Lawrence Williams

About the Author Lawrence Williams

Former CEO of Mining Journal Ltd. and subsequently General Manager of Mineweb.com - a position relinquished in October 2012 to continue as a freelance writer. Graduate mining engineer from London's Royal School of Mines (part of London University) - has worked on gold, platinum and uranium mines in South Africa, copper in Zambia, uranium in Canada and holds a South African Mine Manager's Certificate. Joined Mining Journal originally as Financial Editor and worked for the company for over 30 years spending 13 years as CEO. Particular follower of the gold and platinum market and has written numerous articles on precious metals for Mining Journal and Mineweb and has also written for London's Financial Times as well as for other media and publications including SeekingAlpha. Has been regular writer for mineweb.com - and now has own blog - www.lawrieongold.com as well.

A Greater Role for Gold in Future Monetary System?

New York closed with the gold price at $$1,146.80 up from $1,135.70 yesterday. While China was closed and ahead of London’s opening the price moved up to $1,150. China reopens tomorrow. When London opened the gold price slipped slightly to $1,148.60 after which it was set at $1,147.90 up from $1,136.90 at the LBMA gold setting. The dollar Index was down at 95.47 from 95.89 and the dollar trading against the euro at $1.1254 up from $1.1217. In the euro the fixing was €1,019.87 3.55 up from €1,013.55.  Ahead of New York’s opening gold was trading at $1,149.75 and in the euro at €1,020.41.

The silver price closed at $15.80 up 18 cents over yesterday’s close. Ahead of New York’s opening, silver was trading at $15.90.

Price Drivers

A piece of news that goes straight to the heart of the dollar’s hegemonic position in the global monetary system was released yesterday. China’s Yuan overtook Japan’s yen to become the fourth most-used currency for global payments in August. The Yuan was second for global issuance of letters of credit by value with a 9.1% share, compared with 80.1% for the U.S. dollar. This confirms that the Yuan is a ‘well-used currency’, which is part of the definition the IMF needed to be included as one of the Special Drawing Rights basket of currencies. In November the I.M.F. will review whether it will be included. The list currently comprises the U.S. dollar, euro, yen and the British pound.  Each step forward by the Yuan is an incursion into the dollar’s dominance of the global monetary scene. The persistent acquisition of gold by China both in its reserves and by Chinese citizens [The People’s Bank of China told us to consider gold owned by its citizens as part of its gold holdings implying that if needs be it would be acquired/confiscated by the PBoC] points to a greater role for gold in the monetary system in the future, in a multi-currency system.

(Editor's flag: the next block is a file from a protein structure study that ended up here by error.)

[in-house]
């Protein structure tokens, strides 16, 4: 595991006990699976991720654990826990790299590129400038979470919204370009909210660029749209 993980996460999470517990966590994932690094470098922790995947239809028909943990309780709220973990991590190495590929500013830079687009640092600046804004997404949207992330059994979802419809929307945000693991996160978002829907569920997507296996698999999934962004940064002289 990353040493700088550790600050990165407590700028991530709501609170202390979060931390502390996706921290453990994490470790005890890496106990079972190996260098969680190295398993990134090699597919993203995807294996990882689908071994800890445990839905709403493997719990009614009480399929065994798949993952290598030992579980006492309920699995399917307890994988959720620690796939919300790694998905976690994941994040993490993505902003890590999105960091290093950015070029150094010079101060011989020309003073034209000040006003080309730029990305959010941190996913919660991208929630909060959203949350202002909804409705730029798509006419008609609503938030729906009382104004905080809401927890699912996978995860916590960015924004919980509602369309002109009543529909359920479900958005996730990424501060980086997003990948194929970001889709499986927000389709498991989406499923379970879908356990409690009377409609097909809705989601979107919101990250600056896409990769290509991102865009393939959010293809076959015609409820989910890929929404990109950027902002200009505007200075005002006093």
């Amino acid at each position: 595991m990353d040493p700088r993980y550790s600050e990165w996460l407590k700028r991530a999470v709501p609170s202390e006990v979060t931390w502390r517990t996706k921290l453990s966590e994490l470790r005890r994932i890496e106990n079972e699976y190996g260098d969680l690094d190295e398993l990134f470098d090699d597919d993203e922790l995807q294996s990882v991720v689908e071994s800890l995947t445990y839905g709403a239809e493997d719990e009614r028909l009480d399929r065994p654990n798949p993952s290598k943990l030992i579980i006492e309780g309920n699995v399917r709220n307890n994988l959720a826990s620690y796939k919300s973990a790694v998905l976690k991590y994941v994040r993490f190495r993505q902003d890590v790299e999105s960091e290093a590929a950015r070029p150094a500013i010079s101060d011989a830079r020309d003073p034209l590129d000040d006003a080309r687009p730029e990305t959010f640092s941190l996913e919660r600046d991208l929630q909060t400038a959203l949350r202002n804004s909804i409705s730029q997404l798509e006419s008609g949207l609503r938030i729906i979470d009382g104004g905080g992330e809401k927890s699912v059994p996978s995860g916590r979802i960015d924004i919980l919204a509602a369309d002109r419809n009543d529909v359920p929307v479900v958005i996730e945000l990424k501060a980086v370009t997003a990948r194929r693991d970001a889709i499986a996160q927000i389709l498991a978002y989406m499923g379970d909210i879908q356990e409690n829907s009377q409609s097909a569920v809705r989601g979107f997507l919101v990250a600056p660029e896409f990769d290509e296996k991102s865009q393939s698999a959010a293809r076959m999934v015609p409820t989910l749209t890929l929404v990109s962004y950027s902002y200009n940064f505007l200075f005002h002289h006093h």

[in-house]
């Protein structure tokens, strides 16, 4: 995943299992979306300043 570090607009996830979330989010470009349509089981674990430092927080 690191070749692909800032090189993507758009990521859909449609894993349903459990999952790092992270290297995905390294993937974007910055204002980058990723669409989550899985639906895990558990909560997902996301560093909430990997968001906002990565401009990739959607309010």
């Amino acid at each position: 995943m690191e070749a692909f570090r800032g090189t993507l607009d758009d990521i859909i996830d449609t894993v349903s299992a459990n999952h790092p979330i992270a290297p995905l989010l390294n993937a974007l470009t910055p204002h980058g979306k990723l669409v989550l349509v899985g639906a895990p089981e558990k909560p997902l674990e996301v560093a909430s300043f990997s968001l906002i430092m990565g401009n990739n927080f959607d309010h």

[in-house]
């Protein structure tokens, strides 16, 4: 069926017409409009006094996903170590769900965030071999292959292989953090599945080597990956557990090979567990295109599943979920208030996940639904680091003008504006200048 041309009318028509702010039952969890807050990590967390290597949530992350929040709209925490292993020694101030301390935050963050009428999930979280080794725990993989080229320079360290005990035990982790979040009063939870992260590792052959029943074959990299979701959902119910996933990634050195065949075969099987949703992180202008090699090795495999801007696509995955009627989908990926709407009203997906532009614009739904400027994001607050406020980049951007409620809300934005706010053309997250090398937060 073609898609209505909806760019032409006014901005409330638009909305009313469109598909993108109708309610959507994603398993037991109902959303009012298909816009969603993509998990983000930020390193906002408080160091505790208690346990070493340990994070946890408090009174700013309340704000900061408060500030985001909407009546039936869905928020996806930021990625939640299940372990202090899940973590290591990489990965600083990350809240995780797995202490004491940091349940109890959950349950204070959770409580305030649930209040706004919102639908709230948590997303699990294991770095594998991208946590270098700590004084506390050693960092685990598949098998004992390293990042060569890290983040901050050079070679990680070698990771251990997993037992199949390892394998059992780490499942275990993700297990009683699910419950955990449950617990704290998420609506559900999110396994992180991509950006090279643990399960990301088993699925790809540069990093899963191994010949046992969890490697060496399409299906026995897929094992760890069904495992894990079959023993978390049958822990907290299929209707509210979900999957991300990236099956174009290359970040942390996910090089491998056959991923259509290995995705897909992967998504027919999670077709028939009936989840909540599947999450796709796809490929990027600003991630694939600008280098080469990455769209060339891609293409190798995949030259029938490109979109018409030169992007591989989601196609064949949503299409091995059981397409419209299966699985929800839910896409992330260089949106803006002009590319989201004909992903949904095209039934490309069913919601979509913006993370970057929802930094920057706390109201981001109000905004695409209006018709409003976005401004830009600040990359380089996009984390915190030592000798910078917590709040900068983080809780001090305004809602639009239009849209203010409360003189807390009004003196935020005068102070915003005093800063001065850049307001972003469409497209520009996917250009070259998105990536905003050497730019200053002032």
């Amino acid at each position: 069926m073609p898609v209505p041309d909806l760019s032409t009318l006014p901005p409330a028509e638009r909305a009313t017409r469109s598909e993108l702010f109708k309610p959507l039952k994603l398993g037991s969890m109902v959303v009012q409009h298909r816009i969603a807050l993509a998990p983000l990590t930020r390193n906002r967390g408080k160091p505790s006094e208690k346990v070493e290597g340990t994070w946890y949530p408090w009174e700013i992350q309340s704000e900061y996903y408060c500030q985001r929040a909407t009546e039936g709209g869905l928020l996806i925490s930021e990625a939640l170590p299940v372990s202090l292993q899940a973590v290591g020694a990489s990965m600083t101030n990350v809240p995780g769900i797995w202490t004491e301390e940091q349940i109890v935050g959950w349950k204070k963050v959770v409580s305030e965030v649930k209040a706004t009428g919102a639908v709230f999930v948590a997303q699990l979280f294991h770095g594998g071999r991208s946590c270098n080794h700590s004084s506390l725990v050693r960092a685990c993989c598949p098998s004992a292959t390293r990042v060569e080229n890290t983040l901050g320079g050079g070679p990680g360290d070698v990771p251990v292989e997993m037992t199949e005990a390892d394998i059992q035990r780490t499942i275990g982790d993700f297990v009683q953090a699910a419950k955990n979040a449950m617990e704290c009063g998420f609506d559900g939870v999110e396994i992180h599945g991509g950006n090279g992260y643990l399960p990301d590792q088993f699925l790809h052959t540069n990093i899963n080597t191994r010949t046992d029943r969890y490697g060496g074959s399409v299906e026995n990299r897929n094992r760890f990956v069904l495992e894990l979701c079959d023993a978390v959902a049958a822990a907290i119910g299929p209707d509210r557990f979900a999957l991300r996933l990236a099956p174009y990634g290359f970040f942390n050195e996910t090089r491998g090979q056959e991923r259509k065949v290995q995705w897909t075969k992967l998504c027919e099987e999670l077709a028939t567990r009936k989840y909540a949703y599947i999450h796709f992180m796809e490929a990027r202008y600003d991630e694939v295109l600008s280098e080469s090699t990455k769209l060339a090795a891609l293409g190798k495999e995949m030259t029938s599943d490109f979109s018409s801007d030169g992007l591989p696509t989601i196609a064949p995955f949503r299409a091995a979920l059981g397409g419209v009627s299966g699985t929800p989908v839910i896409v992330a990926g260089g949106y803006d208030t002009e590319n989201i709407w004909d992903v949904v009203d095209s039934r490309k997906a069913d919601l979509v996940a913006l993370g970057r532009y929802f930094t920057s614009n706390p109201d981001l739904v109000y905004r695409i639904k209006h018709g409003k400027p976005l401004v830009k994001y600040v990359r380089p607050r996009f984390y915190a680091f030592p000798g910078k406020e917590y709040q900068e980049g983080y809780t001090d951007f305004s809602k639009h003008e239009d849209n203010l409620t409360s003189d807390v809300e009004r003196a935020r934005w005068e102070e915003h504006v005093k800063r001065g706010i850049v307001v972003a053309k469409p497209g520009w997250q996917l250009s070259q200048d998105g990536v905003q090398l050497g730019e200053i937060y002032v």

Yesterday saw more short covering increases in long positions on COMEX taking the gold price through $1,140 resistance to $1,150 this morning. There are more shorts to be closed! The next level of resistance is close. If that falls, it’s a game-changer in the U.S. for the gold price.

While the paper gold market is seeing action, the U.S. physical gold market remains lackluster. Consequently, there were no increases in the holdings of the SPDR gold ETF or the Gold Trust. This leaves the holdings of the SPDR gold ETF at 688.983 tonnes and 160.62 tonnes in the Gold Trust.

Silver continues to outperform gold and is likely to keep doing so in the future. As we said yesterday, “If gold does breakout to the upside we may see a sprint higher by the silver price.” We are seeing the beginning of that now.